EU and UK must ensure protection of deep-sea fish in Northeast Atlantic
Press Release Date: October 22, 2020
Emily Fairless | email: firstname.lastname@example.org
Responding to the European Commission’s proposal for deep sea fishing limits for 2021-2022, published today , NGOs welcome the positive steps towards following scientific advice. However, the proposal does not go far enough to ensure protection and allow the recovery of these very sensitive and unique species, some of which are the most vulnerable known to humankind. NGOs urge European decision-makers to set fishing limits for deep sea fish populations in line with scientific advice, the precautionary approach and considering the negative impact of fishing for these species on fragile deep-sea ecosystems .
The proposal so far includes concrete figures only for the 3 deep sea stocks that are fished by the EU alone. The remaining 6 deep sea stocks shared with the UK will be discussed between the EU and the UK, who will have to work together to ensure sustainable management of deep-sea stocks in the Northeast Atlantic.
“We welcome the European Commission’s proposal, which seems to follow the scientific advice for black scabbardfish in the Bay of Biscay, Iberian waters and in Azores and for red seabream in Atlantic Iberian waters.”, said Gonçalo Carvalho, Executive Coordinator, Sciaena. “We expect the EU to similarly follow the science on all the other deep sea fishing limits, both internally, but also in the discussions with the UK, as this is the only way to ensure healthy deep sea fish populations and ecosystems.”
“We consider that the Commission should have followed scientific advice for roundnose grenadier in Skagerrak and Kattegat by proposing no catches of this stock” said Andrea Ripol, Fisheries Policy Officer of Seas At Risk. “In fact, it should be questioned if the EU should at all be requesting scientific advice on ‘sustainable’ catches and recommending licensing the legal hunt of a species classified as ‘endangered’ on the IUCN Red list . Ignoring the endangered status of sensitive species runs counter to the EU Biodiversity Strategy key commitments for 2030 to restore marine biodiversity and ecosystems”, she added.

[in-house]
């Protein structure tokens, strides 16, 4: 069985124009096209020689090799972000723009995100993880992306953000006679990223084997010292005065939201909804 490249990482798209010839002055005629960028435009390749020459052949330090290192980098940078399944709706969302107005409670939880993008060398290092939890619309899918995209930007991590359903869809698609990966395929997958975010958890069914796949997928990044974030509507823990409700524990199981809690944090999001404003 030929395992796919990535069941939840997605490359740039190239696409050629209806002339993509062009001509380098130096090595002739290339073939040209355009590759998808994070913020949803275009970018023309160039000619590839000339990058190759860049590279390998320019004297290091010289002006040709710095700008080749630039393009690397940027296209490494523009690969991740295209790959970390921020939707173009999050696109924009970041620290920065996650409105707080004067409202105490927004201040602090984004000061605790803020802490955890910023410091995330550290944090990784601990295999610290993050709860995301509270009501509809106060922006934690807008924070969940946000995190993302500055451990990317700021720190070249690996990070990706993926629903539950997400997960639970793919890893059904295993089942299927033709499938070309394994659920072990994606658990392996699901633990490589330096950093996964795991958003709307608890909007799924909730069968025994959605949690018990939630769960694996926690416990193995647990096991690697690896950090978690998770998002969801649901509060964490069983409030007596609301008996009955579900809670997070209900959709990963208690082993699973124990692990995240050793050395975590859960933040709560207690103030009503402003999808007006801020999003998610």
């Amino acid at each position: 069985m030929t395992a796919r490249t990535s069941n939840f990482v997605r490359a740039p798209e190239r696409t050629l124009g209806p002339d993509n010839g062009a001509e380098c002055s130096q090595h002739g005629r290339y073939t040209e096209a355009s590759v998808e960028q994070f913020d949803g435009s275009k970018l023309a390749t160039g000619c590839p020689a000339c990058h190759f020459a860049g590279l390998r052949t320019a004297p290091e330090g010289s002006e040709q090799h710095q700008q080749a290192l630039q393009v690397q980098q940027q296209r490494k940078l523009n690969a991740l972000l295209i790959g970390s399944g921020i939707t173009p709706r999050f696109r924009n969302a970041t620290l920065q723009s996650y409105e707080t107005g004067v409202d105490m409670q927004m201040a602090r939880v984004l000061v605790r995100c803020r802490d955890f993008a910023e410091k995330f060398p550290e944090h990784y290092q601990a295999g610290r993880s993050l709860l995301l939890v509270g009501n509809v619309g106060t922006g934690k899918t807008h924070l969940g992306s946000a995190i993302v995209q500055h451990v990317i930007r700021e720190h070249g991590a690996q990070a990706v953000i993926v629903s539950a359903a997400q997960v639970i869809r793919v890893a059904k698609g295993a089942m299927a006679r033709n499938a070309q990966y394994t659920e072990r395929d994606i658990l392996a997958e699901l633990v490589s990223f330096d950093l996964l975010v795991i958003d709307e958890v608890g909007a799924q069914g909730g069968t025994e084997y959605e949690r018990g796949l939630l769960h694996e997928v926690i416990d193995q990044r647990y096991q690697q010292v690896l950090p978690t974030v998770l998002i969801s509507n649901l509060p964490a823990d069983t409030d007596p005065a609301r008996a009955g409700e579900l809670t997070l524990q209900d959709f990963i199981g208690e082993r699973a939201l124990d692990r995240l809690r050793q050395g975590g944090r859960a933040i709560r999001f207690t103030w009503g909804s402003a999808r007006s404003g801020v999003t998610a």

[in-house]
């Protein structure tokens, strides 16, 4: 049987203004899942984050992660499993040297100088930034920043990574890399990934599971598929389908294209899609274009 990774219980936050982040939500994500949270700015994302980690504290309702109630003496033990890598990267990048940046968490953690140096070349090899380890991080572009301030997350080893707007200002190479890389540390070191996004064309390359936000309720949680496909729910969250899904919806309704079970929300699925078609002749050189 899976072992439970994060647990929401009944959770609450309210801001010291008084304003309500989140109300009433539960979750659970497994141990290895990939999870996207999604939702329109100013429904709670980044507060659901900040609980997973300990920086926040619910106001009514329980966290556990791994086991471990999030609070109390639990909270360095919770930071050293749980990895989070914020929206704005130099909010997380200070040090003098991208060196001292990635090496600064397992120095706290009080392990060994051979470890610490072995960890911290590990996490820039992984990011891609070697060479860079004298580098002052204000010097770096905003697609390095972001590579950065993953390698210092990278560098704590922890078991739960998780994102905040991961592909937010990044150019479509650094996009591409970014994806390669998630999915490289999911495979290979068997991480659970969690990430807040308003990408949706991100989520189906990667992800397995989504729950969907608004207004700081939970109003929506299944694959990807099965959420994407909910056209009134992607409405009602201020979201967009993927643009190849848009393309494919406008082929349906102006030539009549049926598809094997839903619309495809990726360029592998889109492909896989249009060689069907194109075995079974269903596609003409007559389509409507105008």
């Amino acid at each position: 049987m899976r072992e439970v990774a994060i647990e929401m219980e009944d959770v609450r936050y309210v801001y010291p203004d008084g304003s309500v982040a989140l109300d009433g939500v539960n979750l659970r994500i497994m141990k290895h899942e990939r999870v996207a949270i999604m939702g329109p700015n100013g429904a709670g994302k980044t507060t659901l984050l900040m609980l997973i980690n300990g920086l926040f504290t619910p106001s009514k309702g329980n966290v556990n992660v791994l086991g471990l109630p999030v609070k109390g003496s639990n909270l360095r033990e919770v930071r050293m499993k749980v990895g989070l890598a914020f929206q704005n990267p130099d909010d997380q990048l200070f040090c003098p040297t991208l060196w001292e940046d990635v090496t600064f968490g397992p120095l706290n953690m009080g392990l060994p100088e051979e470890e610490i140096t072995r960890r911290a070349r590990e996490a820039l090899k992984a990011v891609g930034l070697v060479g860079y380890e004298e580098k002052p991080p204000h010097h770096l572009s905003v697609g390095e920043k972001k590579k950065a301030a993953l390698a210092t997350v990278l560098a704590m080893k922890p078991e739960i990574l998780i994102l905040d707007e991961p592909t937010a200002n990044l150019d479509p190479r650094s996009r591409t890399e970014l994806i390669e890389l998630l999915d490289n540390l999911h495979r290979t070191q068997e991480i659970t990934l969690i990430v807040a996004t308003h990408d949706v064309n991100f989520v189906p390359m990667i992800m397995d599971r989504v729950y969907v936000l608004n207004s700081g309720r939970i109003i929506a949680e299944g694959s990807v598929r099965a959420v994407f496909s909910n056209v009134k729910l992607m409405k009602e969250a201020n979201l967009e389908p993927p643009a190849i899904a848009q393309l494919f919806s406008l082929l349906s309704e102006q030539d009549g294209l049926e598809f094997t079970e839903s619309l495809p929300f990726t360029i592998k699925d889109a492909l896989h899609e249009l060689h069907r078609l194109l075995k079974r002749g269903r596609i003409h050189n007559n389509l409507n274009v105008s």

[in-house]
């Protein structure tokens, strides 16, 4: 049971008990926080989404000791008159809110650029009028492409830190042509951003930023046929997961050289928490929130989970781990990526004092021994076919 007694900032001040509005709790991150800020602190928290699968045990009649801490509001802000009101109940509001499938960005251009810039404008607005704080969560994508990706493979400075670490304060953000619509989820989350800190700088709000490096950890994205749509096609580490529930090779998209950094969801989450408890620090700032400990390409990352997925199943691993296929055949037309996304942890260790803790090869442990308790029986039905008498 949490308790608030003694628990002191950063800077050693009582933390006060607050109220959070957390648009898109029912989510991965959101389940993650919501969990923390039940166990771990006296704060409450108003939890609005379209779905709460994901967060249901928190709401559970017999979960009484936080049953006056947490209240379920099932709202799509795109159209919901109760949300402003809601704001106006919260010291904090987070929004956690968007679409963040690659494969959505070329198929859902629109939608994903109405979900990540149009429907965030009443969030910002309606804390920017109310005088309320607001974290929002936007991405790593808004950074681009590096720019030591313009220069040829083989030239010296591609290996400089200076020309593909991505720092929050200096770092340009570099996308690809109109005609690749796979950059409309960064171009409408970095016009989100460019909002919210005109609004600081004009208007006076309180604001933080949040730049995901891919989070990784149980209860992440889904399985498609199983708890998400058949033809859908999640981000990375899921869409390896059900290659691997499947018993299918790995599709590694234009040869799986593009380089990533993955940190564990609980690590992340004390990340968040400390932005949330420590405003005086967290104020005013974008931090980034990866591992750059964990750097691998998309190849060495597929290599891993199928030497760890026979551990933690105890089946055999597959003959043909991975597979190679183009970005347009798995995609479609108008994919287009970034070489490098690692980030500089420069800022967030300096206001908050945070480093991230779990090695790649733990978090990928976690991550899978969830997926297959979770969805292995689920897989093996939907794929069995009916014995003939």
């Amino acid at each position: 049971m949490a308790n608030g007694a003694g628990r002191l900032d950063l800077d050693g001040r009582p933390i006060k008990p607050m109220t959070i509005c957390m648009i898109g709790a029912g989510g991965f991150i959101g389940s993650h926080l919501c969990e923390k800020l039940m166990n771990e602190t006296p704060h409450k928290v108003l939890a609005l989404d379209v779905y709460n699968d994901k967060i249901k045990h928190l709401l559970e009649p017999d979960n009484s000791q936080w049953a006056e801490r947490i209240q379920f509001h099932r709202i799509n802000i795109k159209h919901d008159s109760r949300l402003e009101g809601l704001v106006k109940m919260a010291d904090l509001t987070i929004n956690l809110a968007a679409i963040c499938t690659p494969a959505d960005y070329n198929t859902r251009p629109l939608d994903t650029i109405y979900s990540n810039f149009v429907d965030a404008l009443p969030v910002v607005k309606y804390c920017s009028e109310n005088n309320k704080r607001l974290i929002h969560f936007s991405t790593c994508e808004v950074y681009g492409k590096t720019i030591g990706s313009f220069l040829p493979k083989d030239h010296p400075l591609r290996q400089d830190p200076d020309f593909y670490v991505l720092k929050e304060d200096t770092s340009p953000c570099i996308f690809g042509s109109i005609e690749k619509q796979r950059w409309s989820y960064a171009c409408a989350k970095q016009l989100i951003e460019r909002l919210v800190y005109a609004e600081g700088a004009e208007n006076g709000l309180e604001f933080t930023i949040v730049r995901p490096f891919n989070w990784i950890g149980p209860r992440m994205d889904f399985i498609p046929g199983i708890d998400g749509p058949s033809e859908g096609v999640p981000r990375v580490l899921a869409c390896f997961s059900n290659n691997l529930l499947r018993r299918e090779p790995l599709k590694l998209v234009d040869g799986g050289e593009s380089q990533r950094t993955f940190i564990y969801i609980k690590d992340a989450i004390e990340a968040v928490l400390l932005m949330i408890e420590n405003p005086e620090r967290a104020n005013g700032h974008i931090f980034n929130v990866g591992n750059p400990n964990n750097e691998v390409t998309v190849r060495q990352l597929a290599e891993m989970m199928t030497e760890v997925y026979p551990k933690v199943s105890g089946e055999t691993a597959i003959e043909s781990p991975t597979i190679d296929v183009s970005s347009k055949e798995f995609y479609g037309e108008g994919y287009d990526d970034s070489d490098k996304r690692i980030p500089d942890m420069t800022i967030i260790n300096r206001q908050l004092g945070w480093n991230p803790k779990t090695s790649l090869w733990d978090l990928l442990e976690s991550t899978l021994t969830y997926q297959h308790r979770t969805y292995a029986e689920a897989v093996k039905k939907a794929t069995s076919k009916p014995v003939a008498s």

“We are highly concerned with the lack of management of deep-sea sharks” says Irene Kingma of the Dutch Elasmobranch Society. “The proposed removal of the exemption for shark catches in longlines is a positive step that should be followed up with the development of protective measures and enhanced data collection for these extremely vulnerable species. The Commission and member states committed to this in 2016 but to date no actions have been proposed.”
“Besides all the social and environmental outstanding challenges that member states must deal with, 2020 is also the Common Fisheries Policy’s legally binding deadline to follow the scientific advice and ensure proper management of public marine resources”, said Lydia Chaparro, Fisheries Policy Officer at Fundació ENT. “Restoring ocean health is feasible, but only if urgent action is taken. On the contrary, ignoring science and its precautionary advice will make it even more difficult, and costly, to face the challenges that continue to affect the health and the future of these fragile ecosystems.”
“Due to Brexit, as of this year more than 60% of the deep-sea fish stocks managed through catch limits will require an agreement between the UK and the EU. Therefore, the status of deep-sea stocks and the habitats in which they live will depend mostly on the cooperation between both parties” explained Javier López, Campaign Director for Sustainable Fisheries at Oceana in Europe. “A non-cooperation scenario in which both parties would unilaterally set catch limits can only result in widespread overfishing that would not only be destructive for the vulnerable deep-sea ecosystem but also for the fishing fleet. We urge the UK and the EU to find an agreement on catch limits based on environmental criteria and governed by the best scientific advice.”
Deep sea fish species tend to be slow-growing, late-maturing and long-lived , which makes them exceptionally vulnerable to overexploitation. Some of the commercially exploited deep sea species live up to 80 years, and some only reach reproductive maturity after many years. As a result of knowledge gaps and of serious deficiencies in their management, most deep-sea stocks in Europe are severely depleted or in unknown condition, which also puts the viability of the fishing communities that depend on them at risk. That is why NGO also call for taking action to fill data gaps and to urgently adopt and fully implement recovery and management plans for some of the most threatened species, such as deep-sea sharks .
 In June 2020, ICES Advice for deep sea species confirmed that most deep sea fish populations remain in worrying condition and with insufficient data to properly assess them.
 ICES, Working group on the biology and assessment of deep-sea fisheries resources (WGDEEP), Volume 2, Issue 38, 2020 page 1: “Deep-water stocks have overall lower biological productivity than continental shelf and coastal stocks.”